Richard Prince’s “Journal-isms” – “Editor of Afro Papers Had Son Passing for White”

Maynard Institute

May 28, 2004
from “Journal-isms” By RICHARD PRINCE

A light-skinned longtime editor of the Afro-American newspapers had a son who decided to pass for white — and both father and son appeared this week on CBS-TV’s “Sunday Morning.”

Ralph Matthews, 76, whose father was also an Afro editor, said he was “bemused” by his son’s action. The younger Matthews, 37-year-old screenwriter David, “says it was not until college that he finally realized what a rich heritage he was giving up,” according to the piece by CBS correspondent Erin Moriarty. The story was keyed to the new book, “Passing: When People Can’t Be Who They Are,” by New York University professor Brooke Kroeger.

David Matthews’ mother was Israeli. His elementary school in Baltimore, he said, was 20 to 30 percent white, and “I just noticed that they got more attention. Teachers assumed that they somehow had more on the ball.” As he walked every day to school in a primarily white neighborhood, “I knew all I needed to know about where I wanted to be as I watched the property values — the Volvos as opposed to burned-out, you know, Cadillacs.”

“When people would ask you what your dad did, what would you say?” asked Moriority.

“I would say he was a journalist,” David Matthews replied.

“David, whose father was a newspaper editor, would just avoid mentioning which newspaper,” Moriarty told viewers.

Ralph Matthews told Journal-isms he started at the Afro as a cub reporter in 1950, working for the Afro newspapers on and off until 1986, when he had been managing editor for 10 years.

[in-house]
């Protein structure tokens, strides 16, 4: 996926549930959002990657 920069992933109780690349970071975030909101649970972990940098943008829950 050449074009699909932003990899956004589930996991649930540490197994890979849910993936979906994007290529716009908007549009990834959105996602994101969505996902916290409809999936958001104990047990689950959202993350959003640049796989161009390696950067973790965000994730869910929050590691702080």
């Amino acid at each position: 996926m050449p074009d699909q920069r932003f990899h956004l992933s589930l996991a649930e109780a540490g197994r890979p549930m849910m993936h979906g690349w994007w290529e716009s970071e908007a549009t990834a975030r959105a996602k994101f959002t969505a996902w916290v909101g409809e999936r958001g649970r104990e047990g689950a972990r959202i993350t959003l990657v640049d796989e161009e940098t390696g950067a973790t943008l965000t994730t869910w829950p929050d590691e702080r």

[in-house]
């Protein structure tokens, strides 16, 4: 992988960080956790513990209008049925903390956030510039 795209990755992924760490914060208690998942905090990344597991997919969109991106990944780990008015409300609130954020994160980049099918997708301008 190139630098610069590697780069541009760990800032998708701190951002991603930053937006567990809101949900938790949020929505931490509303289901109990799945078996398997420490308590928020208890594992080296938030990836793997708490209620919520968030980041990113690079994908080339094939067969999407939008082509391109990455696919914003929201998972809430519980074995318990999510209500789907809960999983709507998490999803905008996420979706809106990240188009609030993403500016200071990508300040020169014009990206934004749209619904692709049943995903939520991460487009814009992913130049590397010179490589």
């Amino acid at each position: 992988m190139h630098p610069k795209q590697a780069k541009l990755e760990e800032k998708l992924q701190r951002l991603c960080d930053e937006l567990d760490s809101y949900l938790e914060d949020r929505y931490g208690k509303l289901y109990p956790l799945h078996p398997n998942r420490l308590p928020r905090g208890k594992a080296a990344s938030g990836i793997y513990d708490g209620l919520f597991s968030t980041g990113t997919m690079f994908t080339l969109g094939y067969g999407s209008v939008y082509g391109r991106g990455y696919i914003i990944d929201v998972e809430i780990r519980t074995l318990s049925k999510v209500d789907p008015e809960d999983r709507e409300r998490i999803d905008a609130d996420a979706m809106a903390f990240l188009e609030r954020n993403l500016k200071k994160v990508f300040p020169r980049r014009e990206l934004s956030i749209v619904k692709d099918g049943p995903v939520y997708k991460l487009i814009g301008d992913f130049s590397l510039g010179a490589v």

According to “The Baltimore Afro-American: 1892-1950” by Hayward Farrar, Matthews Sr. was the Afro’s answer to H.L. Mencken, who was writing for the Baltimore Sun. He “became a power in the Afro, serving as the theatrical editor, city editor, managing editor, and editor of the Washington Afro-American. A witty and acerbic man, Matthews had one or two columns in the Afro-American from the 1920s onward. In them he lampooned sacred cows in the black community, such as the black church and its ministers, black politicians, black society and the institutions of marriage and family.”

David Matthews was “raised entirely by his father after his mother returned to Israel,” the piece said. Asked what he thought of his son’s “passing,” Ralph Matthews said on the show,”I call it doing what you have to do.”

Moriarty told Journal-isms she had plenty of positive reaction to her piece. Viewers said they talked about it at work on Monday “and were talking about it for the rest of the day.”
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